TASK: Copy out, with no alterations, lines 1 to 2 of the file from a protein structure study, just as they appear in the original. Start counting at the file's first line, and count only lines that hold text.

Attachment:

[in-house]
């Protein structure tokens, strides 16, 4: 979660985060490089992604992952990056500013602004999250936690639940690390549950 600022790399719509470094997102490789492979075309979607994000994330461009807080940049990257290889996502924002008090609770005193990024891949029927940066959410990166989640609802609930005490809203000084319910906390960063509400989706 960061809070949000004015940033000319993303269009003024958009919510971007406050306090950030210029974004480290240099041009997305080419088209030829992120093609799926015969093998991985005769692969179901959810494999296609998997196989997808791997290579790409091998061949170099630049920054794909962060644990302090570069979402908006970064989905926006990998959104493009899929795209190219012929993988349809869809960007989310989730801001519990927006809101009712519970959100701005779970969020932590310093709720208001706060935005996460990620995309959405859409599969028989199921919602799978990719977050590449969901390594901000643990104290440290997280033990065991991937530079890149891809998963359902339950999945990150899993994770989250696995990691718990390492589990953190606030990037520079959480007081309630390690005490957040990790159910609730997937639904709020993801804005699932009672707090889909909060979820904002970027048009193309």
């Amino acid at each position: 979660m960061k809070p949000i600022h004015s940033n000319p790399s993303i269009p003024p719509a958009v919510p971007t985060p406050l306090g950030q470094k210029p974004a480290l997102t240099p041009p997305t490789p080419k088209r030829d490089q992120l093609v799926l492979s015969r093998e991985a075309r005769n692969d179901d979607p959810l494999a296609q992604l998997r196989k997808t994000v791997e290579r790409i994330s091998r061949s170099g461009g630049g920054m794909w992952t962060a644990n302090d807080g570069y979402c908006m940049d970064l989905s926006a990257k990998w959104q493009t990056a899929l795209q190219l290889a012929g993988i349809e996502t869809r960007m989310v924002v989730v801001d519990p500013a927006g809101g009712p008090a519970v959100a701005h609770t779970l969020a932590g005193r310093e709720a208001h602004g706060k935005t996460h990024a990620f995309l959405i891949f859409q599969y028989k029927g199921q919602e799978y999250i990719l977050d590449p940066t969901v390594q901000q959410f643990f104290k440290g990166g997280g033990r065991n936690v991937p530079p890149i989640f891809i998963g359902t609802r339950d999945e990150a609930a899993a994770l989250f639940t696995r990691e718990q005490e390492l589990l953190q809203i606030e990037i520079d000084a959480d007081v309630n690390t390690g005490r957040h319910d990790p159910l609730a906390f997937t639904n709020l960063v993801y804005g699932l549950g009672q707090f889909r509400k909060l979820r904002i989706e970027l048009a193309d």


[in-house]
């Protein structure tokens, strides 16, 4: 979660985060490089992604992952990056500013602004999250936690639940690390549950 600022790399719509470094997102490789492979075309979607994000994330461009807080940049990257290889996502924002008090609770005193990024891949029927940066959410990166989640609802609930005490809203000084319910906390960063509400989706 960061809070949000004015940033000319993303269009003024958009919510971007406050306090950030210029974004480290240099041009997305080419088209030829992120093609799926015969093998991985005769692969179901959810494999296609998997196989997808791997290579790409091998061949170099630049920054794909962060644990302090570069979402908006970064989905926006990998959104493009899929795209190219012929993988349809869809960007989310989730801001519990927006809101009712519970959100701005779970969020932590310093709720208001706060935005996460990620995309959405859409599969028989199921919602799978990719977050590449969901390594901000643990104290440290997280033990065991991937530079890149891809998963359902339950999945990150899993994770989250696995990691718990390492589990953190606030990037520079959480007081309630390690005490957040990790159910609730997937639904709020993801804005699932009672707090889909909060979820904002970027048009193309």